Mint One Podcast, Episode 22: Unpopular Opinions in Crypto

"This week, we see how much we can irk both the listeners and each other."

Crypto attracts enormous volumes of derision from both inside and outside of the industry. What I find the most interesting, however, is the criticisms of the people from inside crypto who have the best view of it. What are your unpopular opinions about our sector?

Token Gamer and NFT Insider have decided to combine forces to launch a weekly podcast, Mint One (formerly WAX Lyrical). John Nichols of NFT Insider and I will discuss a new topic every week, as well as feature special guests. If there’s a topic you’d like us to cover, make sure you let us know through the Token Gamer Discord or Twitter, or the NFT Insider Discord or Twitter.

In last week’s episode, John and I discussed the ethics of the Play-to-Earn corner of gaming, the challenges it must solve, and how to proceed. This week, we see how much we can irk both the listeners and each other.

Episode 22: Unpopular Opinions in Crypto

Thanks to both social media and Web2 as a whole, we are usually deep inside our own echo chambers. It can be all too easy to think you’re in the majority when you’re not, as well as thinking you’re correct when you might not be. To counter this, I follow people who I know disagree with me but I think are usually sensible, intelligent folk, and I try to think of counterarguments to every opinion I hold.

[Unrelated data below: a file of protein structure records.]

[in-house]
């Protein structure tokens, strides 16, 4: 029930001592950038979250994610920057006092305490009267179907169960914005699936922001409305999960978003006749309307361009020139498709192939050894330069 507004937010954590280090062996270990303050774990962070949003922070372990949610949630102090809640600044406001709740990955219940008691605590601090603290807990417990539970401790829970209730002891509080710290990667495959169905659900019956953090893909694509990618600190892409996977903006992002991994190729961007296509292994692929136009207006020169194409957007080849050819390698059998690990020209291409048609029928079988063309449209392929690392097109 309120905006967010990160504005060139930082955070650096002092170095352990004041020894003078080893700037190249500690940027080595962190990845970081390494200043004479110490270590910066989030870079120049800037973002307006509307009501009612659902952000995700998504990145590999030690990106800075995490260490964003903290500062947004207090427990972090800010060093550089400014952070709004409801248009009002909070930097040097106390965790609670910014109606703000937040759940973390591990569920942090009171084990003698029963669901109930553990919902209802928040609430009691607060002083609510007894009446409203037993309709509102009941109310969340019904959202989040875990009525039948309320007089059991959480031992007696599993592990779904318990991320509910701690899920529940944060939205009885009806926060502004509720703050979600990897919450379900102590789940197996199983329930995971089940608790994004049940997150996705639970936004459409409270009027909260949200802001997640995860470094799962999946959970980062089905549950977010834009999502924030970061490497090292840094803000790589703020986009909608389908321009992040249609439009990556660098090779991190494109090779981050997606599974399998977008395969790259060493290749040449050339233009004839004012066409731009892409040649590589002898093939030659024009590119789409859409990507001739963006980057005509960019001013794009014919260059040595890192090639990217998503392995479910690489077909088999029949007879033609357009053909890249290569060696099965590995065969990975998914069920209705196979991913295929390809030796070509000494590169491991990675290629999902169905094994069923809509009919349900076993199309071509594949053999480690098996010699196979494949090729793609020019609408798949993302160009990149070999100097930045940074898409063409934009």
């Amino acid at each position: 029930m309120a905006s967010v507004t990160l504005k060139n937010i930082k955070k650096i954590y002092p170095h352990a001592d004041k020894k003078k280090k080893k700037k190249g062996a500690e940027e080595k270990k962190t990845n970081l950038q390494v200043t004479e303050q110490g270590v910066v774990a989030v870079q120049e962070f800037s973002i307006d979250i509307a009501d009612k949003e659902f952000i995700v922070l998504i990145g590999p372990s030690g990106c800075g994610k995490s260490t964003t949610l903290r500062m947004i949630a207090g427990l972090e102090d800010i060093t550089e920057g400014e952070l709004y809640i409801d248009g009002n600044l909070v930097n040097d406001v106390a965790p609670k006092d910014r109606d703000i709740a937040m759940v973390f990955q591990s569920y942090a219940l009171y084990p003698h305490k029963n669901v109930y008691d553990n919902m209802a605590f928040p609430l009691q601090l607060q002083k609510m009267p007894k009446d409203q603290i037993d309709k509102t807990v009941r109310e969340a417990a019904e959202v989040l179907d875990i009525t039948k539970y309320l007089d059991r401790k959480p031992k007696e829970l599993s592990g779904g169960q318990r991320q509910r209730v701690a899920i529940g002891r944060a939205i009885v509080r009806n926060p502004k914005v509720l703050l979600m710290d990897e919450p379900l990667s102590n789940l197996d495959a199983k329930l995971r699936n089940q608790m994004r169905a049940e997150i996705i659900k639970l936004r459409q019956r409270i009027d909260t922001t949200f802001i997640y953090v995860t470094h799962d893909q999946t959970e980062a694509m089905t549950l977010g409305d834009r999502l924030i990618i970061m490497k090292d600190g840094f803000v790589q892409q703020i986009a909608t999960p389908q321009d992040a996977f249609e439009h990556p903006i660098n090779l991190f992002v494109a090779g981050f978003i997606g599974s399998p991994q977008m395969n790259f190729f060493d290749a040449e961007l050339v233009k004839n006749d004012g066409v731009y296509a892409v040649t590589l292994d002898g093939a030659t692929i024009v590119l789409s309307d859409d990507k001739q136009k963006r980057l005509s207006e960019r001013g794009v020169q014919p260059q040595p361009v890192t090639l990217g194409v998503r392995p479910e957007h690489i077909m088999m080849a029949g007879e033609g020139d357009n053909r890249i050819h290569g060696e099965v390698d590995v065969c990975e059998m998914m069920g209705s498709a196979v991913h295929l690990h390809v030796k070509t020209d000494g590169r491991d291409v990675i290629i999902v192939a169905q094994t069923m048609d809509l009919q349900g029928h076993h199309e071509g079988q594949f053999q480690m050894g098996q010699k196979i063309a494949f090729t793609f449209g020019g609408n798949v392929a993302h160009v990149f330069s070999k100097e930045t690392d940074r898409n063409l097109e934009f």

Crypto is one of the stranger beasts I’ve employed this tactic on. The confirmation bias and tribalism are fervent, and it’s all too easy to believe the hype. In fact, it’s this hype that forms the foundations of my most strongly held unpopular opinion and a drum I have banged regularly: cult-like language.

For this episode, I researched cult language and looked into what experts had to say on it, to see if I was perhaps misusing the term, but if anything — and I don’t think this is confirmation bias! — it solidified my position. One particularly similarity with a cult was found in Scientology where they choose to use a lot of initialisms and acronyms that few outside have a chance of understanding or deciphering. This works to both alienate the members and make the members feel they are a part of something bigger.


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Robert Baggs
Robert Baggs
Full-time professional crypto writer and Editor of Token Gamer. Co-host of the Mint One Podcast. Obsessed with MMOs. London based. Primary holdings: WAXP, ENJ, & BTC. Secondary holdings: ETH, GALA, & MATIC

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